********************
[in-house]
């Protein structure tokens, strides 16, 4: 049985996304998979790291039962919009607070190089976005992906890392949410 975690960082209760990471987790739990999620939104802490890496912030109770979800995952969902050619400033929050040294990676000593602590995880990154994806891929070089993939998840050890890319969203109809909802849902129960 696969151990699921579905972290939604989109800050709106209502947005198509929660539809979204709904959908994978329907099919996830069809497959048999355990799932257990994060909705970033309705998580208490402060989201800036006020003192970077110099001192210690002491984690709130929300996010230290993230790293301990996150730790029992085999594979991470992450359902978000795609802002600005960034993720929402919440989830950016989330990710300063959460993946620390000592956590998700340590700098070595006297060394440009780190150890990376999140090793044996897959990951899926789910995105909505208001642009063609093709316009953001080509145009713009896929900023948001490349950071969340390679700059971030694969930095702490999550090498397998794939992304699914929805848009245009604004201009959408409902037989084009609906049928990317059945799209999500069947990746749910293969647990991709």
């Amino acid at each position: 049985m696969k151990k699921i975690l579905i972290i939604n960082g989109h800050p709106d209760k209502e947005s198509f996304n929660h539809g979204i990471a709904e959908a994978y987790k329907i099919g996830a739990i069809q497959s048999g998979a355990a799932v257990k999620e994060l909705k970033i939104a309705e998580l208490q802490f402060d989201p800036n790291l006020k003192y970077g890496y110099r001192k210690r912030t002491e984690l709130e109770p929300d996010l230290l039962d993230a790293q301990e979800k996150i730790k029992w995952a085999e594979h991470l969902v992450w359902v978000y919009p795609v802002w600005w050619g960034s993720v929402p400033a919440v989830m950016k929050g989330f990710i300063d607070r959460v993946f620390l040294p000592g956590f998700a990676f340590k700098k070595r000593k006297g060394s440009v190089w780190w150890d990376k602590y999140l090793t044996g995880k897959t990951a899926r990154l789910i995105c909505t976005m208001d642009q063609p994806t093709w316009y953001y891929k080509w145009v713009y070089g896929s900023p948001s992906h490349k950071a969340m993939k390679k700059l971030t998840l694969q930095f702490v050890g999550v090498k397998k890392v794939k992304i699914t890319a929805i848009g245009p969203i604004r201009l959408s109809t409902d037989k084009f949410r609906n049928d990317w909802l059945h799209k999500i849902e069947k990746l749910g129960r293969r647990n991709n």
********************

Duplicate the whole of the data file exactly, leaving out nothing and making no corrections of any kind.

[in-house]
């Protein structure tokens, strides 16, 4: 049985996304998979790291039962919009607070190089976005992906890392949410 975690960082209760990471987790739990999620939104802490890496912030109770979800995952969902050619400033929050040294990676000593602590995880990154994806891929070089993939998840050890890319969203109809909802849902129960 696969151990699921579905972290939604989109800050709106209502947005198509929660539809979204709904959908994978329907099919996830069809497959048999355990799932257990994060909705970033309705998580208490402060989201800036006020003192970077110099001192210690002491984690709130929300996010230290993230790293301990996150730790029992085999594979991470992450359902978000795609802002600005960034993720929402919440989830950016989330990710300063959460993946620390000592956590998700340590700098070595006297060394440009780190150890990376999140090793044996897959990951899926789910995105909505208001642009063609093709316009953001080509145009713009896929900023948001490349950071969340390679700059971030694969930095702490999550090498397998794939992304699914929805848009245009604004201009959408409902037989084009609906049928990317059945799209999500069947990746749910293969647990991709």
């Amino acid at each position: 049985m696969k151990k699921i975690l579905i972290i939604n960082g989109h800050p709106d209760k209502e947005s198509f996304n929660h539809g979204i990471a709904e959908a994978y987790k329907i099919g996830a739990i069809q497959s048999g998979a355990a799932v257990k999620e994060l909705k970033i939104a309705e998580l208490q802490f402060d989201p800036n790291l006020k003192y970077g890496y110099r001192k210690r912030t002491e984690l709130e109770p929300d996010l230290l039962d993230a790293q301990e979800k996150i730790k029992w995952a085999e594979h991470l969902v992450w359902v978000y919009p795609v802002w600005w050619g960034s993720v929402p400033a919440v989830m950016k929050g989330f990710i300063d607070r959460v993946f620390l040294p000592g956590f998700a990676f340590k700098k070595r000593k006297g060394s440009v190089w780190w150890d990376k602590y999140l090793t044996g995880k897959t990951a899926r990154l789910i995105c909505t976005m208001d642009q063609p994806t093709w316009y953001y891929k080509w145009v713009y070089g896929s900023p948001s992906h490349k950071a969340m993939k390679k700059l971030t998840l694969q930095f702490v050890g999550v090498k397998k890392v794939k992304i699914t890319a929805i848009g245009p969203i604004r201009l959408s109809t409902d037989k084009f949410r609906n049928d990317w909802l059945h799209k999500i849902e069947k990746l749910g129960r293969r647990n991709n």